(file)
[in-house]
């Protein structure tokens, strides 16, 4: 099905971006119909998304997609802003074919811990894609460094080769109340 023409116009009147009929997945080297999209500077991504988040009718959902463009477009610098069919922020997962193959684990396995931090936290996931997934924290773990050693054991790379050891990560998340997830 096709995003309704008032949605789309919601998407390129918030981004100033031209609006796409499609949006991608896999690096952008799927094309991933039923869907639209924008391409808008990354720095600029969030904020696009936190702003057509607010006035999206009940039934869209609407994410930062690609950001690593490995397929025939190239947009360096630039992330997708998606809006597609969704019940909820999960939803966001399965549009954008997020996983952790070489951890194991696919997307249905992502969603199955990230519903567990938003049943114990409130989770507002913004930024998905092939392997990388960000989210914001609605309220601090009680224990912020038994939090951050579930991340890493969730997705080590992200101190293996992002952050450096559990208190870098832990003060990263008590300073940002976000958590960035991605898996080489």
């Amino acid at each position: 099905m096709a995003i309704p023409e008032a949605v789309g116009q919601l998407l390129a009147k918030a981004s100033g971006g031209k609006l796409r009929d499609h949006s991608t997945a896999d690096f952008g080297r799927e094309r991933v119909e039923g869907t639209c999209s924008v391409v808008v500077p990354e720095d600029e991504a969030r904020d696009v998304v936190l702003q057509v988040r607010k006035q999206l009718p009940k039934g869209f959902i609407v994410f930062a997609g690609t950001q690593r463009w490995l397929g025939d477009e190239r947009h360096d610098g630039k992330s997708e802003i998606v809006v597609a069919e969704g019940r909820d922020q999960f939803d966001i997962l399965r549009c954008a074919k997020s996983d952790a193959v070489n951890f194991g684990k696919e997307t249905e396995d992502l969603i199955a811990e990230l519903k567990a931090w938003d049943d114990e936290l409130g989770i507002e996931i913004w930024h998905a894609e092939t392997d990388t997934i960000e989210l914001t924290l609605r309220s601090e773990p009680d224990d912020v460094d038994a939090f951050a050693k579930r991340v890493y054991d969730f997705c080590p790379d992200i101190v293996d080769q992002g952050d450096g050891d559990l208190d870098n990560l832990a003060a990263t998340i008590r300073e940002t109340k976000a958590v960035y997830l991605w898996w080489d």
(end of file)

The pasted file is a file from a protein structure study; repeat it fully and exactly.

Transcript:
[in-house]
């Protein structure tokens, strides 16, 4: 099905971006119909998304997609802003074919811990894609460094080769109340 023409116009009147009929997945080297999209500077991504988040009718959902463009477009610098069919922020997962193959684990396995931090936290996931997934924290773990050693054991790379050891990560998340997830 096709995003309704008032949605789309919601998407390129918030981004100033031209609006796409499609949006991608896999690096952008799927094309991933039923869907639209924008391409808008990354720095600029969030904020696009936190702003057509607010006035999206009940039934869209609407994410930062690609950001690593490995397929025939190239947009360096630039992330997708998606809006597609969704019940909820999960939803966001399965549009954008997020996983952790070489951890194991696919997307249905992502969603199955990230519903567990938003049943114990409130989770507002913004930024998905092939392997990388960000989210914001609605309220601090009680224990912020038994939090951050579930991340890493969730997705080590992200101190293996992002952050450096559990208190870098832990003060990263008590300073940002976000958590960035991605898996080489």
């Amino acid at each position: 099905m096709a995003i309704p023409e008032a949605v789309g116009q919601l998407l390129a009147k918030a981004s100033g971006g031209k609006l796409r009929d499609h949006s991608t997945a896999d690096f952008g080297r799927e094309r991933v119909e039923g869907t639209c999209s924008v391409v808008v500077p990354e720095d600029e991504a969030r904020d696009v998304v936190l702003q057509v988040r607010k006035q999206l009718p009940k039934g869209f959902i609407v994410f930062a997609g690609t950001q690593r463009w490995l397929g025939d477009e190239r947009h360096d610098g630039k992330s997708e802003i998606v809006v597609a069919e969704g019940r909820d922020q999960f939803d966001i997962l399965r549009c954008a074919k997020s996983d952790a193959v070489n951890f194991g684990k696919e997307t249905e396995d992502l969603i199955a811990e990230l519903k567990a931090w938003d049943d114990e936290l409130g989770i507002e996931i913004w930024h998905a894609e092939t392997d990388t997934i960000e989210l914001t924290l609605r309220s601090e773990p009680d224990d912020v460094d038994a939090f951050a050693k579930r991340v890493y054991d969730f997705c080590p790379d992200i101190v293996d080769q992002g952050d450096g050891d559990l208190d870098n990560l832990a003060a990263t998340i008590r300073e940002t109340k976000a958590v960035y997830l991605w898996w080489d």